The first is a Nigel Slater recipe that he called the Ten Minute Trifle. I’m afraid I don’t have a photograph of it at present. It is glorious. I have since renamed it the Pregnancy Test Trifle since I credit it with being able to detect if you’re pregnant, even before you know you are.

Let me explain. In late 2002 we decided to try for a baby. Three days after ‘trying’ for a baby for the very first time, I made this trifle, as it was New Year’s Eve. I had made it many, many times before. I tasted it. And spat it out. “I’ve put far too much alcohol in here,” I said to my partner, with upper lip ruffled up in distaste. “I must have put double the amount of sherry into it.”

He tasted it. Declared it fine. But to me, it was inedible. It was another three weeks before I did a pregnancy test which declared that I was, indeed, pregnant. Another friend had this trifle and declared it inedible – too strong – and she then discovered she was pregnant.

Despite this. If you’re not pregnant this trifle is lovely. Not too strong at all. If it does taste too strong…well.

Nigel Slater’s Ten Minute Trifle

Note: this trifle contains raw egg and alcohol.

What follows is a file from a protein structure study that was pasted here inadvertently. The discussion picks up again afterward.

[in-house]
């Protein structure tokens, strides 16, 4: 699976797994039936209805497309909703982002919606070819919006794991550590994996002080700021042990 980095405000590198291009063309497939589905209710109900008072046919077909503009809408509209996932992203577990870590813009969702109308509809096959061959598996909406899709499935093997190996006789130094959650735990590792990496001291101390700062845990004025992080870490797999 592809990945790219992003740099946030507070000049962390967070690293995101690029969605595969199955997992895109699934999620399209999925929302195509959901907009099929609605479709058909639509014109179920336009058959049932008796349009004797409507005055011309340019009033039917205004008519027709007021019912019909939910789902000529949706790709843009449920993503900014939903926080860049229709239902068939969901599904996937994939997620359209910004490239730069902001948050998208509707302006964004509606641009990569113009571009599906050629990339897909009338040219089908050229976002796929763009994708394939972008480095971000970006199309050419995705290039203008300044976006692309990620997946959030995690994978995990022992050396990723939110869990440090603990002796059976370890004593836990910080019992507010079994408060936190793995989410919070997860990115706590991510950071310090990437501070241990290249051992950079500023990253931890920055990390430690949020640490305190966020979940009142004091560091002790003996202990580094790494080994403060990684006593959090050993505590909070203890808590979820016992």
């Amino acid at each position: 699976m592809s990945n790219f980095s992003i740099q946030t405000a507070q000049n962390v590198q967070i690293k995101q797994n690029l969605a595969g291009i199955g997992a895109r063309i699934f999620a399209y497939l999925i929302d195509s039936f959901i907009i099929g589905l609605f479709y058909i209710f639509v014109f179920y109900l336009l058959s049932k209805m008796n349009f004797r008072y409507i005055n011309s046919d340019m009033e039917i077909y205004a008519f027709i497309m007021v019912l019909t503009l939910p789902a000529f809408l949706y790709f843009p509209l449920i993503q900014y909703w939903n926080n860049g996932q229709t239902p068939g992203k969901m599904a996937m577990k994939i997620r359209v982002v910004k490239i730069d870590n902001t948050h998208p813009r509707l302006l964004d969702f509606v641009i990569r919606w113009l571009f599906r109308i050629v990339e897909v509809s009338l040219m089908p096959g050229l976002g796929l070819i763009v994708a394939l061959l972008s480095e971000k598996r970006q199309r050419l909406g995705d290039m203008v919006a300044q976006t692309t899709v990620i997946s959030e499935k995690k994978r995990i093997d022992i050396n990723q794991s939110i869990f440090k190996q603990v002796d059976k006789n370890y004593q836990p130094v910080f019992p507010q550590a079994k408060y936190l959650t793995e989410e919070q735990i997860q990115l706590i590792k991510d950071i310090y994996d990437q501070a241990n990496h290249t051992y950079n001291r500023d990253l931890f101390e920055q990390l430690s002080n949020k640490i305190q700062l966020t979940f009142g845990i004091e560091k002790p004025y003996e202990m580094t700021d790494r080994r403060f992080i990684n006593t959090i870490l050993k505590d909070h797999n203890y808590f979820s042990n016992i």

10-20 sponge fingers. You can play quite loose with the quantities as I use enough to fill the bottom of the bowl

255ml chilled marsala or sweet sherry

2 ripe bananas, sliced

1 tin of raspberries. I use the ones in juice

2 eggs, separated

50g caster sugar

225g mascarpone

vanilla extract

flaked almonds

Put the sponge fingers, broken up in half, thirds, whatever and put into a bowl. (Note this is fairly sloppy when you ‘cut’ into it so if such things matter to you you may want to make this in individual bowls/glasses, these glasses are particularly good for this.) Pour over the marsala, raspberries (with as much or as little of the tinned-juice as you need to soak the sponge fingers, discard the rest of the juice). Now put the bananas on top.